Comics & Complication: Spider-Man and the Public Health Crisis

Welcome to the fourth Comics & Complication series. The first dealt with the concept of heroism and The Nail, the second looked into anger and World War Hulk, and the third is about comics as propaganda for social change. The Comics Code Authority, or CCA, was formed in the early 1950s to allow comic publishers the ability to self regulate their content. By adhering to this code, publishers were permitted to print their storylines with the official CCA seal on their cover. Although this was primarily established to keep particularly violent and graphic content out of legitimate publishings, the rules quickly expanded to a lucrative standard including (but not limited to):

  • seduction cannot be shown or suggested
  • criminals can never be portrayed in a glamorous way
  • good must always triumph over evil
  • "horror" and "terror" cannot be included in the comic's title
  • no unsavory illustrations
  • no vampires, ghouls, or werewolves can be portrayed
  • police, government officials, judges, etc. must be morally represented
  • absolutely no nudity
  • cannot cause distrust in law and justice

Comics and Complication: Spider-Man and the Public Health Crisis

There was an underground movement of comic creators who went against the CCA, but for Marvel specifically, adhering to the superfluous rules was a priority until the early seventies. Popular comic book characters became more silly and glib. Still, they had enough appeal that the Department of Health, Education, and Welfare reached out to Stan Lee for assistance in the issue of educating children about the dangers of drugs.

Comics and Complication: Spider-Man and the Public Health Crisis
The cover of Amazing Spider-Man #96. Credit: Marvel Comics

Although Lee was enthusiastic about pushing an appropriate storyline in Spider-Man about the dangers of drug addiction, the CCA was less than accommodating; in short, they refused to put their seal of approval on any comic which mentioned narcotics use. Despite the story being anti-drugs, Lee had no success in gaining the green light from the CCA, so he published the issues without it. In May of 1971, a line was drawn in the sand against the ridiculous rules and standards of the Comics Code Authority, and the Green Goblin Reborn storyline shows the slow downfall of Peter's friend Harry Osborn.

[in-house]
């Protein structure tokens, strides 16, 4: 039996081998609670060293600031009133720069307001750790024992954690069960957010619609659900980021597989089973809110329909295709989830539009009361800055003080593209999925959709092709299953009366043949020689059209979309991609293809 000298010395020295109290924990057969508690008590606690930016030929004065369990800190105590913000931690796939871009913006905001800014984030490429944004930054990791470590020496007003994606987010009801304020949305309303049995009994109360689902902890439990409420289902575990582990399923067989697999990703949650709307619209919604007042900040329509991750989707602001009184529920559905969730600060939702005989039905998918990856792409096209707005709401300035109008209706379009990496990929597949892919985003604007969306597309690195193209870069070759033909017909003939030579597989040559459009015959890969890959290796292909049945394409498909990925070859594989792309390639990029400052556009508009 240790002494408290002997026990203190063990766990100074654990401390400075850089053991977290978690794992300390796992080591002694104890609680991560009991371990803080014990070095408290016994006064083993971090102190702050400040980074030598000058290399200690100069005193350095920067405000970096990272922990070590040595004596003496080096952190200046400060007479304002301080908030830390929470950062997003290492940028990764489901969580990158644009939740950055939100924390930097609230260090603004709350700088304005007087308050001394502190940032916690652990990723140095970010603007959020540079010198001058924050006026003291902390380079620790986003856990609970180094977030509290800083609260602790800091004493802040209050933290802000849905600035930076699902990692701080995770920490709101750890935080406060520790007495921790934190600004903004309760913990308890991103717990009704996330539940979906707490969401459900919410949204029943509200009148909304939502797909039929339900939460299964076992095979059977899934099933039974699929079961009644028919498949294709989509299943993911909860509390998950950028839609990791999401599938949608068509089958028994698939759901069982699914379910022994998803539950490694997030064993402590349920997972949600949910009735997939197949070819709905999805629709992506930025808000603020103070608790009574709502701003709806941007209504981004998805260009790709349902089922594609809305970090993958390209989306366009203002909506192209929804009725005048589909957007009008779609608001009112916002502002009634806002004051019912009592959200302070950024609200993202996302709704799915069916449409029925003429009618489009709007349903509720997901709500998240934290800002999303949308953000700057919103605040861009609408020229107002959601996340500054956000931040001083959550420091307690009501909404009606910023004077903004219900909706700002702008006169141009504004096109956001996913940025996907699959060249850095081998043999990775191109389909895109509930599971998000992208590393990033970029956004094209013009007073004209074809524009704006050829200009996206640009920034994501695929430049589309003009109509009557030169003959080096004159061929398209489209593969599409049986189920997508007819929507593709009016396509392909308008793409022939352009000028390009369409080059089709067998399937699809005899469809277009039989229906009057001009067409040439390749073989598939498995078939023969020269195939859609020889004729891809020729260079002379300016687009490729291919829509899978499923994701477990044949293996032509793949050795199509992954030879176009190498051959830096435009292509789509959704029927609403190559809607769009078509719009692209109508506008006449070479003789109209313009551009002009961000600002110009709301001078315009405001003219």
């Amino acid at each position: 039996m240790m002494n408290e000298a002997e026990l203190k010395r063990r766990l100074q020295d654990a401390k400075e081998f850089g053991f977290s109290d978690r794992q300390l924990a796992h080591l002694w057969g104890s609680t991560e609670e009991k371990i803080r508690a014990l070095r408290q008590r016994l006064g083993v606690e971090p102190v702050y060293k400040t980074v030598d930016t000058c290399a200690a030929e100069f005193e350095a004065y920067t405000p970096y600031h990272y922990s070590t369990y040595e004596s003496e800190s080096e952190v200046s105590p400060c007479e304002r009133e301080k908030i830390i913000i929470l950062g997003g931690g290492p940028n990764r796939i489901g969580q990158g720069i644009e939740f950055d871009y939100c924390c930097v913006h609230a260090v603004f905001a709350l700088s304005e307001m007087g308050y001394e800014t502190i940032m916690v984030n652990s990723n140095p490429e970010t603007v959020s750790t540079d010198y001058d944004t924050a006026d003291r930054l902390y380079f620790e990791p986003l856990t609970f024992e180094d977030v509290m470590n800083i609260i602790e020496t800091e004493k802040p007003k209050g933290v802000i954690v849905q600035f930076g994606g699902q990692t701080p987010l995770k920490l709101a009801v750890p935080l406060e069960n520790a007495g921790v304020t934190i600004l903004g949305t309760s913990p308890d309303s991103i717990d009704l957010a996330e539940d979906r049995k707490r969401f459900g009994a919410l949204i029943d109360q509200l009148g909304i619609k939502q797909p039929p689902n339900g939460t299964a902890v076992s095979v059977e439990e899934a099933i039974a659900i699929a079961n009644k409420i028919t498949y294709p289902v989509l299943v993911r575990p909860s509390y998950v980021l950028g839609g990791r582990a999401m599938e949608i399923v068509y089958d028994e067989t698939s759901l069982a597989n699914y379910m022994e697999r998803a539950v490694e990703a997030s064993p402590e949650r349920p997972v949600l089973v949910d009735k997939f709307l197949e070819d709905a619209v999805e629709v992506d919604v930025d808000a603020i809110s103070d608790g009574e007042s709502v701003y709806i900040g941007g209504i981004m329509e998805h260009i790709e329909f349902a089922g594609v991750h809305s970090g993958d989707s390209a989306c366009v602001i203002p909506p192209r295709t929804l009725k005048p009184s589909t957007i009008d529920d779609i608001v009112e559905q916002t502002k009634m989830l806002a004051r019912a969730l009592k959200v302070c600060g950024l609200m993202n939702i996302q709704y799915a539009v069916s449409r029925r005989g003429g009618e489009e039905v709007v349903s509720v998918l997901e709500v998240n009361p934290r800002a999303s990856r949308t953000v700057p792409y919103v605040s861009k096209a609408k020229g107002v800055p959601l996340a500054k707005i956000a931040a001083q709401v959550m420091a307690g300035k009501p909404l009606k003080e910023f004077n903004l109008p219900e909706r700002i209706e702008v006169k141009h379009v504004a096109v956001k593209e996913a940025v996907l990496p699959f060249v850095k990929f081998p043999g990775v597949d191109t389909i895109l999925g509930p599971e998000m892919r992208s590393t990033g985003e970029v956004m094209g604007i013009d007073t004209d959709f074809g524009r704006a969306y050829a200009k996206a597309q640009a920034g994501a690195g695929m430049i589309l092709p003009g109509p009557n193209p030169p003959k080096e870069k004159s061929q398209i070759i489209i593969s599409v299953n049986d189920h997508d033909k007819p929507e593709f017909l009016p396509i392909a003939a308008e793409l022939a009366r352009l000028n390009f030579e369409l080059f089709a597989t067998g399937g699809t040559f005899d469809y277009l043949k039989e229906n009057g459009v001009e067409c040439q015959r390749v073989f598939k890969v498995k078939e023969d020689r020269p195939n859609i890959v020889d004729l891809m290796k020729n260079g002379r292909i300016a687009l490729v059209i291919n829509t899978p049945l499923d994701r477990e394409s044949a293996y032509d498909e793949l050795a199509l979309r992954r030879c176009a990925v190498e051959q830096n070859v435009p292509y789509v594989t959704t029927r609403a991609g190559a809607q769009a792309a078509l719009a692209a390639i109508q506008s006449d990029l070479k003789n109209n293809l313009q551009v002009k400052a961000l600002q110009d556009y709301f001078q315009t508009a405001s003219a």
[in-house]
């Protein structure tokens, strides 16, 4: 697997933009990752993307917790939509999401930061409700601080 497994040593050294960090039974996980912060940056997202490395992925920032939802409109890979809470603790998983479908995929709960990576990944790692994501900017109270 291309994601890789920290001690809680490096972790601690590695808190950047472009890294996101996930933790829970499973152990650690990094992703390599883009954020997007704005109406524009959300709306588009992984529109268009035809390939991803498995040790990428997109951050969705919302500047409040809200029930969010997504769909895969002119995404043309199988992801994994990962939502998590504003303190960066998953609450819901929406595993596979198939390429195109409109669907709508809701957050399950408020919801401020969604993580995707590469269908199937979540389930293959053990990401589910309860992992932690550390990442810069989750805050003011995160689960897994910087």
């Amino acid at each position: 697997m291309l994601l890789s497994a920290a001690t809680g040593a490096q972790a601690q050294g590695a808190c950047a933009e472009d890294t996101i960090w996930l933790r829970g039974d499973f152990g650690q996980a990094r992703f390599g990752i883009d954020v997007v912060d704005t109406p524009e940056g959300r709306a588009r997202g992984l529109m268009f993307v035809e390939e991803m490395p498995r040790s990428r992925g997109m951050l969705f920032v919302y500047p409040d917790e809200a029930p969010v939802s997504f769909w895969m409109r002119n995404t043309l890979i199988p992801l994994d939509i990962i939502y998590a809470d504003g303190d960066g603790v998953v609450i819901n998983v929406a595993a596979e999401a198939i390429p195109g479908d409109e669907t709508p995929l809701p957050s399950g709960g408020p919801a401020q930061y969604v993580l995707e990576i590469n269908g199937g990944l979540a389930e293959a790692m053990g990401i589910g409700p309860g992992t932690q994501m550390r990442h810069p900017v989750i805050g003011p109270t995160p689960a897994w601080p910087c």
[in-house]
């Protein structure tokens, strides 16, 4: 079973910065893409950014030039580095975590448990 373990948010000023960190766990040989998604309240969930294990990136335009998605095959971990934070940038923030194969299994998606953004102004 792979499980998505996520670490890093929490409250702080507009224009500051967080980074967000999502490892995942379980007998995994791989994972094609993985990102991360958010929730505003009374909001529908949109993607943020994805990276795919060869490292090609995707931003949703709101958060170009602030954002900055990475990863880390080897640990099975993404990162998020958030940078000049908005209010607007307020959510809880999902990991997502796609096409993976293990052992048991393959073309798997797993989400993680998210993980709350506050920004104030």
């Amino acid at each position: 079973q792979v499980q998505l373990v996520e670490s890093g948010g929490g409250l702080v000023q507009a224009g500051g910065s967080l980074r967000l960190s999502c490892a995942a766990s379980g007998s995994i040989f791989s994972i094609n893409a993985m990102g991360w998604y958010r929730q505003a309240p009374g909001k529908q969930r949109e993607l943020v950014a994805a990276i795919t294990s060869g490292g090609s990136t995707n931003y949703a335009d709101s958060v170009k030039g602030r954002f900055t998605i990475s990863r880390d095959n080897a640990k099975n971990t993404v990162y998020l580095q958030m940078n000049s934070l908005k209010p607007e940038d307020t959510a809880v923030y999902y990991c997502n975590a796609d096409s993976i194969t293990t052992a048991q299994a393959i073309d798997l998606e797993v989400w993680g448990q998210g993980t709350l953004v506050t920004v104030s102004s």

Comics and Complication: Spider-Man and the Public Health Crisis
A preview page from Amazing Spider-Man #96. Credit: Marvel Comics

This era marked the end of the Silver Age of comics and entered a new regime where publishers no longer worried about the CCA or its overreach. These issues managed to realistically show the dangers of a public health crisis while eschewing the CCA's exaggerated standards. With modern authors like Mike Hawthorne drawing essential workers as modern-day heroes, small steps are being taken to address the importance of everyday heroes in the times of a health crisis. Now that there are no limitations like the CCA standing in the big-hitting publishers' way with responding to things like COVID or police brutality, hopefully, upcoming issues serve to stand on the right side of history once more.

Comics & Complication: Spider-Man and the Public Health Crisis
Art by Mike Hawthorne with colors by Edgar Delgado. Image Credit: Marvel

Remember, with great power comes great responsibility.

About Chelsy Bloomfield

Chelsy Bloomfield is an artist, cosplayer, writer, and comic book aficionado. She is the founder of Utah’s Graphic Novel Book Club, the first of its kind in Utah, and has hosted monthly meetings since 2011. If she is not writing or preparing for the next book club meeting, she can be found yelling about conspiracy theories on the internet or playing with her perfect puppy, Puffin.